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Aceclofenac 100mg Film-Coated Tablets

Document: leaflet MAH GENERIC_PL 04569-1198 change

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Package leaflet: Information for the patient

Aceclofenac 100 mg Film-coated Tablets

Read all of this leaflet carefully before you start taking this medicine because it contains important information for you.

*    Keep this leaflet. You may need to read it again.

*    If you have any further questions, ask your doctor or pharmacist.

*    This medicine has been prescribed for you only. Do not pass it on to others. It may harm them, even if their signs of illness are the same as yours.

*    If you get any side effects, talk to your doctor or pharmacist. This includes any possible side effects not listed in this leaflet. See section 4.

What is in this leaflet

1.    What Aceclofenac is and what it is used for

2.    What you need to know before you take Aceclofenac

3.    How to take Aceclofenac

4.    Possible side effects

5.    How to store Aceclofenac

6.    Contents of the pack and other information

1.    What Aceclofenac is and what it is used for

Aceclofenac belongs to a group of medicines called non-steroidal antiinflammatory drugs, or NSAIDs.

Aceclofenac is used to relieve pain and inflammation that occur with:

•    osteoarthritis

•    rheumatoid arthritis

•    ankylosing spondylitis.

2.    What you need to know before you take Aceclofenac

Do not take Aceclofenac:

•    if you are allergic to aceclofenac or any of the other ingredients of this medicine (listed in section 6)

•    if you are allergic to aspirin (acetylsalicylic acid) or any other non-steroidal antiinflammatory drugs (NSAIDs) such as ibuprofen, naproxen or diclofenac

•    if you have taken aspirin (acetylsalicylic acid) or any other NSAIDs and experienced one of the following:

*    asthma attack (wheezing, chest tightness, breathlessness)

*    runny nose, itching and/or sneezing (irritation of the nose)

*    swelling of the face, lips, tongue or throat (angioedema) leading to difficulty breathing

*    raised red circular patchy rash on the skin which may have been itchy, stung or had a burning sensation, known as hives

•    if you have a history of, suffer from, or suspect that you have a stomach or intestinal ulcer or bleeding especially if it is related to previous NSAIDs treatment. Signs of stomach bleeding include passing tarry stools, vomiting blood or particles that look like coffee granules

•    if you have bleeding or bleeding disorders

•    if you have established heart disease and / or cerebrovascular disease e.g. if you have had a heart attack, stroke, mini-stoke (TIA) or blockages to blood vessels to the heart or brain or an operation to clear or bypass blockages

•    if you have or have had problems with your blood circulation (peripheral arterial disease)

•    if you suffer from severe liver failure or severe kidney failure

•    if you are more than 6 months pregnant (in your last trimester).

Warnings and precautions

Talk to your doctor or pharmacist before taking Aceclofenac if you:

•    have any of the following gastrointestinal disorders:

*    inflammatory bowel disease (ulcerative colitis)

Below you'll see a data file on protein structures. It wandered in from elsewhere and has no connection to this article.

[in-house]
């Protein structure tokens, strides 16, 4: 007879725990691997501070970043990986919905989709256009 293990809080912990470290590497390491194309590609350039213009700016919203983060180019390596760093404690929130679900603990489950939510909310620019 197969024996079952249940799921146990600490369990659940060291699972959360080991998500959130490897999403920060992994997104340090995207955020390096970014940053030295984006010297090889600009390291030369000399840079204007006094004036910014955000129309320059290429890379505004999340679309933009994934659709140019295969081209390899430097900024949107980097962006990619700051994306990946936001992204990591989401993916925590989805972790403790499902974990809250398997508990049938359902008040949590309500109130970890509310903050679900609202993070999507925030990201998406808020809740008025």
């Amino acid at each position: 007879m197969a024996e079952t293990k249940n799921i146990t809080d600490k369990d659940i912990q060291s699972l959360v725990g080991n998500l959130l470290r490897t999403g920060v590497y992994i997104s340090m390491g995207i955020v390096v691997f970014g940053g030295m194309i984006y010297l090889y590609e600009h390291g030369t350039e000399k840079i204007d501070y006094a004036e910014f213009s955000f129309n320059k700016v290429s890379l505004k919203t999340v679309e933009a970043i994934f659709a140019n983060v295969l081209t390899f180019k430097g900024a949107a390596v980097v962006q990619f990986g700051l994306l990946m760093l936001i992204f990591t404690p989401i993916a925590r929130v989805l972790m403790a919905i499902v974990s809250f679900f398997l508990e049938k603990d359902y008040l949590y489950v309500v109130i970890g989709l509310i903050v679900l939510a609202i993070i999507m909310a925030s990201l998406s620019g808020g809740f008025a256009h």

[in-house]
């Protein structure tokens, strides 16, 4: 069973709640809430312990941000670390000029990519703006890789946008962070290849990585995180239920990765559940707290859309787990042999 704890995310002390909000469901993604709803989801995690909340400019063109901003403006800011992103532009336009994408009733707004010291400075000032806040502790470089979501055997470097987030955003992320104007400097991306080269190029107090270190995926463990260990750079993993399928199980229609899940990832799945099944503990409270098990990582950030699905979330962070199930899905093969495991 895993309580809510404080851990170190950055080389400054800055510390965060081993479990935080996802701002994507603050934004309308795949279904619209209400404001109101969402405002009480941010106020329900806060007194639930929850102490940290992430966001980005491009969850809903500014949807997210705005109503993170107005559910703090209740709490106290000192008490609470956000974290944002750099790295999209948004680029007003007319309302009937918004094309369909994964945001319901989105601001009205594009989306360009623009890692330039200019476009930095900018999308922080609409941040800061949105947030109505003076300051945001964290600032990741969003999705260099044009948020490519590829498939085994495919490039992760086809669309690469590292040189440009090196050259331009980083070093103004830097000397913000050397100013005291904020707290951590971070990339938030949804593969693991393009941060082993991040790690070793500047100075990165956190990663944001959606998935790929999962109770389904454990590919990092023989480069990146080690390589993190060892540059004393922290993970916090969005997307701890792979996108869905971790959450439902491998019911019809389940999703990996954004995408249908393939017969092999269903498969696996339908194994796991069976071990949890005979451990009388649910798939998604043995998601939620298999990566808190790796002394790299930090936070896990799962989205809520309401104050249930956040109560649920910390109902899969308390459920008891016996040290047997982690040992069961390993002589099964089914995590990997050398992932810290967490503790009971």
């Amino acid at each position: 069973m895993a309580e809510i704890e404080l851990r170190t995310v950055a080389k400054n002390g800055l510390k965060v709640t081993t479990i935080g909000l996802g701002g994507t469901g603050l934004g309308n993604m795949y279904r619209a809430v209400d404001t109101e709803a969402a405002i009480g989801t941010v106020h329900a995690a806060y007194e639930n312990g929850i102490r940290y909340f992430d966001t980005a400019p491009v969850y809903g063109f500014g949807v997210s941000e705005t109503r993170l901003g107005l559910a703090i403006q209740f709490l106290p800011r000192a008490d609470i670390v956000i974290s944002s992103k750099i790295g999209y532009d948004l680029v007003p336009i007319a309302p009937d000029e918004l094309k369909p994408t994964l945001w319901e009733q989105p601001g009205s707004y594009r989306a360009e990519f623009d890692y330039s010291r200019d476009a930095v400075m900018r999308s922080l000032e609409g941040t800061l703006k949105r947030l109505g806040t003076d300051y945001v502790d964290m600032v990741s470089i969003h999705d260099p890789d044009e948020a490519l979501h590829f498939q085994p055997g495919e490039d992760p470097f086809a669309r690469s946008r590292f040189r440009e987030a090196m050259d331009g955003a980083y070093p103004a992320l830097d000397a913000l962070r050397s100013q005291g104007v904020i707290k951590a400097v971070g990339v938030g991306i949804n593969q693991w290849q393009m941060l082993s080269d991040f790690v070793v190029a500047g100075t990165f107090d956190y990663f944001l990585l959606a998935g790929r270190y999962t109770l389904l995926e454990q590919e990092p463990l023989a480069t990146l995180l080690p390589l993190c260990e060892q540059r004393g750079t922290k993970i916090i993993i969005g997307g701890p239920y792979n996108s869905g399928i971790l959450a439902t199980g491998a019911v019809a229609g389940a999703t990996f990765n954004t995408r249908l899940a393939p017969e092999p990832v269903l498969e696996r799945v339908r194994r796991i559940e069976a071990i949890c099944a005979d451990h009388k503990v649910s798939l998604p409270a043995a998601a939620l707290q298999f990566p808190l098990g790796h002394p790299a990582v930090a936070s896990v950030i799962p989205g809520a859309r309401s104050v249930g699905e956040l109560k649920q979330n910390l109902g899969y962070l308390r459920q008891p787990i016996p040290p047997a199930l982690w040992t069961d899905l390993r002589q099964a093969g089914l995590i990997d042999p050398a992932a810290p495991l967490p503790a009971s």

*    chronic inflammatory bowel disease (Crohn's disease)

Signs of these illnesses include heartburn, indigestion, feeling sick (nausea) or being sick (vomiting), bloating, diarrhoea or constipation.

•    are a smoker

•    have diabetes

•    have angina, blood clots, high blood pressure, raised cholesterol or raised triglycerides

•    suffer from asthma or any other breathing problems

•    suffer from any form of liver or kidney disease, your doctor will monitor you closely and give you the lowest possible dose to treat your symptoms

•    suffer from a blood clotting disorder

•    suffer from a blood disorder known as porphyria or any other blood disorder

•    have recently undergone major surgery

•    are elderly (your doctor will prescribe you the lowest effective dose for the shortest period of time)

•    have systemic lupus erythematosus (SLE) or other problems with the skin as you may be more likely to develop a form of meningitis that cannot be passed on to other people

•    are currently suffering from chicken pox or shingles.

•    are less than 6 months pregnant (first or second trimester), planning to become pregnant or if you have problems becoming pregnant.

During treatment

In the first month of treatment you are at a higher risk of having serious skin reactions. Stop taking aceclofenac if you get a skin rash, mouth lesions (damage to the skin or gums) or any other signs of an allergic reaction (see section 4 'Possible side effects').

If you are receiving long-term treatment with Aceclofenac, especially at high doses, your doctor may wish to monitor your progress with some blood tests. Medicines such as Aceclofenac may be associated with an increased risk of heart attack (myocardial infarction) or stroke. Any risk is more likely with high doses and prolonged treatment.

Side effects may be minimised by using the lowest effective dose for the shortest duration necessary. Do not exceed the recommended dose or duration of treatment.

Other medicines and Aceclofenac

Tell your doctor or pharmacist if you are taking, have recently taken or might take any other medicines, including medicines obtained without a prescription, especially any of the following: